The South China Morning Post (SCMP) reports that four out of five affluent Chinese families are shunning Western universities amid strained foreign relations and negative sentiment towards the COVID-19 pandemic:
After being inundated with news about the worsening coronavirus pandemic and rising tensions between China and the West for months, Beijinger Joe Gao… who runs an investment and services start-up… now prefers [his child’s education] be in an Asian country such as Singapore, instead of the United States or Australia, in case China’s relations with the West continue to deteriorate in the coming years…
Gao is not alone in his rationalisation. A large and growing number of Chinese parents are cancelling or at least suspending plans to send their children to study abroad – a strong signal that wealthy and middle-class Chinese families are becoming less interested in sending their kids to study overseas.
About 81 per cent of affluent Chinese families whose children study foreign curriculums and take foreign examinations have decided to postpone plans to send them abroad for undergraduate or graduate studies, according to a survey released last month by Babazhenbang, an education start-up with a database of more than 400 schools preparing Chinese students for overseas high schools and colleges…
Public concern among wealthy and middle-class mainland Chinese increased after the US confirmed last month that it had revoked more than 1,000 visas held by Chinese graduate students and research scholars. Escalating tensions between China and Australia have also fuelled concerns.
The two countries had been among the top overseas schooling destinations for Chinese students until recently.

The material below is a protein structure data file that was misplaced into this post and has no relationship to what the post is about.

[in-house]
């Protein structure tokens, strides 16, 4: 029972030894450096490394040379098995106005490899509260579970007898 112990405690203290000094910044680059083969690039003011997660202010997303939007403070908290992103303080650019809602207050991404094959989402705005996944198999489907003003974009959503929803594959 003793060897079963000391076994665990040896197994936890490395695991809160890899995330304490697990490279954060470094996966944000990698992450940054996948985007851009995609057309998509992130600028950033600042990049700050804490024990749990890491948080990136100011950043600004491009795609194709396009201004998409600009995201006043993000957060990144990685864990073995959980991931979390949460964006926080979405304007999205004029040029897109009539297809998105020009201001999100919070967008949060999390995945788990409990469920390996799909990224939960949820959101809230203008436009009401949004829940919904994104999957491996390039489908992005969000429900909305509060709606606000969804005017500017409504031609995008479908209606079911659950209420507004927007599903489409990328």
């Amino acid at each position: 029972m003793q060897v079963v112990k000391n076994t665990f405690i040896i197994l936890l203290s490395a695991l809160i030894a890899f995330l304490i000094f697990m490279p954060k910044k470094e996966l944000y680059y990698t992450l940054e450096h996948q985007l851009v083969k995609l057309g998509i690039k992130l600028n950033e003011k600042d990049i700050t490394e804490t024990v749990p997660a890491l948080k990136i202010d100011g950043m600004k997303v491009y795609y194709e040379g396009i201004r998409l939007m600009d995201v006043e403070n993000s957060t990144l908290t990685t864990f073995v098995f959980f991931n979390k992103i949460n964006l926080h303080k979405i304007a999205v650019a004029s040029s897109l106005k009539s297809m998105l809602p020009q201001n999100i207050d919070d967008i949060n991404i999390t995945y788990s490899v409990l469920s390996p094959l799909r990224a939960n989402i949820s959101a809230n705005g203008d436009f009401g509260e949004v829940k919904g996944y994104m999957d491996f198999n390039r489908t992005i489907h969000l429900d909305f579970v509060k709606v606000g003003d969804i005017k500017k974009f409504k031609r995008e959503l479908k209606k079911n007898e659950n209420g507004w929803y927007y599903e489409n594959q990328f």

Chinese student enrolments were already falling before the COVID-19 pandemic hit.
Annual new enrolments have fallen from a peak of 108,423 in 2018 to 79,383 as at August 2020:
Total Chinese enrolments has also fallen from a peak of 238,541 in 2019 to 216,447 as at August 2020:
Australia’s universities will obviously squeal like stuck pigs over the loss of Chinese students. In addition to being Australia’s biggest international student source, Chinese students also provide 32% of the nation’s education ‘exports’, worth $12.1 billion in 2019:
Regardless, I believe a moderation in Chinese student numbers is in the nation’s interest.
According to Associate Professor Salvatore Babones, 11% of total Australian university enrolments in 2017 were Chinese students. This is concentration of Chinese students dwarfs other advanced nations:
This extreme concentration of Chinese students is reflected by the 13 CCP-run Confucius Institutes operating at Australian universities, in addition to the erosion of English-language and teaching standards, not to mention the rising incidences of contract cheating.
Returning Chinese student numbers to sustainable levels would help safeguard ethical and pedagogical standards.